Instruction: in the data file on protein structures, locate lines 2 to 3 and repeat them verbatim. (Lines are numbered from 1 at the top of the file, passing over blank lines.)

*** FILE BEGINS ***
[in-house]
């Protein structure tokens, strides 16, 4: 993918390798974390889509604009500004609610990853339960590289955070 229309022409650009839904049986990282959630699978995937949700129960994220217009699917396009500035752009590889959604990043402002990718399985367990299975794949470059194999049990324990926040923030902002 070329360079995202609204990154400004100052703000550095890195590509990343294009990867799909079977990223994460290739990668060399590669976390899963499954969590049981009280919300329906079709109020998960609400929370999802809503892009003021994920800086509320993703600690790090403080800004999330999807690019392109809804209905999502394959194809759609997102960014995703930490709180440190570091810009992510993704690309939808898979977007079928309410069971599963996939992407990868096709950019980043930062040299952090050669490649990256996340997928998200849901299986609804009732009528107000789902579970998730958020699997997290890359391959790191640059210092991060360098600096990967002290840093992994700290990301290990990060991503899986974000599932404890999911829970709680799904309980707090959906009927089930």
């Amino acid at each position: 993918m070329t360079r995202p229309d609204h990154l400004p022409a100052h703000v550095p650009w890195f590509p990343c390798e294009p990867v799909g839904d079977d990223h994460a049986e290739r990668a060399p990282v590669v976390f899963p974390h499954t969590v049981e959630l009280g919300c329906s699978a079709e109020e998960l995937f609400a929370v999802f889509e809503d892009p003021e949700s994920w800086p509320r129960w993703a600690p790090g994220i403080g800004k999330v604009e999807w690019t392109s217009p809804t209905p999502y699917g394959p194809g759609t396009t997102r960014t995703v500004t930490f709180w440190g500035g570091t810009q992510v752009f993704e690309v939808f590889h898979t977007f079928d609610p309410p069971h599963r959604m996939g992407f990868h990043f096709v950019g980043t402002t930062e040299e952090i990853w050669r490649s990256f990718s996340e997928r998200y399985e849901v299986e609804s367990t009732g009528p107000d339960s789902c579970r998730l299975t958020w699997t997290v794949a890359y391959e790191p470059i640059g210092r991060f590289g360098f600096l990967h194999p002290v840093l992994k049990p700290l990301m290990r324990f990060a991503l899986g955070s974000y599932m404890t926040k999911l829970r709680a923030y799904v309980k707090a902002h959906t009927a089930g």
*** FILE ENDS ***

């Protein structure tokens, strides 16, 4: 993918390798974390889509604009500004609610990853339960590289955070 229309022409650009839904049986990282959630699978995937949700129960994220217009699917396009500035752009590889959604990043402002990718399985367990299975794949470059194999049990324990926040923030902002 070329360079995202609204990154400004100052703000550095890195590509990343294009990867799909079977990223994460290739990668060399590669976390899963499954969590049981009280919300329906079709109020998960609400929370999802809503892009003021994920800086509320993703600690790090403080800004999330999807690019392109809804209905999502394959194809759609997102960014995703930490709180440190570091810009992510993704690309939808898979977007079928309410069971599963996939992407990868096709950019980043930062040299952090050669490649990256996340997928998200849901299986609804009732009528107000789902579970998730958020699997997290890359391959790191640059210092991060360098600096990967002290840093992994700290990301290990990060991503899986974000599932404890999911829970709680799904309980707090959906009927089930």
């Amino acid at each position: 993918m070329t360079r995202p229309d609204h990154l400004p022409a100052h703000v550095p650009w890195f590509p990343c390798e294009p990867v799909g839904d079977d990223h994460a049986e290739r990668a060399p990282v590669v976390f899963p974390h499954t969590v049981e959630l009280g919300c329906s699978a079709e109020e998960l995937f609400a929370v999802f889509e809503d892009p003021e949700s994920w800086p509320r129960w993703a600690p790090g994220i403080g800004k999330v604009e999807w690019t392109s217009p809804t209905p999502y699917g394959p194809g759609t396009t997102r960014t995703v500004t930490f709180w440190g500035g570091t810009q992510v752009f993704e690309v939808f590889h898979t977007f079928d609610p309410p069971h599963r959604m996939g992407f990868h990043f096709v950019g980043t402002t930062e040299e952090i990853w050669r490649s990256f990718s996340e997928r998200y399985e849901v299986e609804s367990t009732g009528p107000d339960s789902c579970r998730l299975t958020w699997t997290v794949a890359y391959e790191p470059i640059g210092r991060f590289g360098f600096l990967h194999p002290v840093l992994k049990p700290l990301m290990r324990f990060a991503l899986g955070s974000y599932m404890t926040k999911l829970r709680a923030y799904v309980k707090a902002h959906t009927a089930g």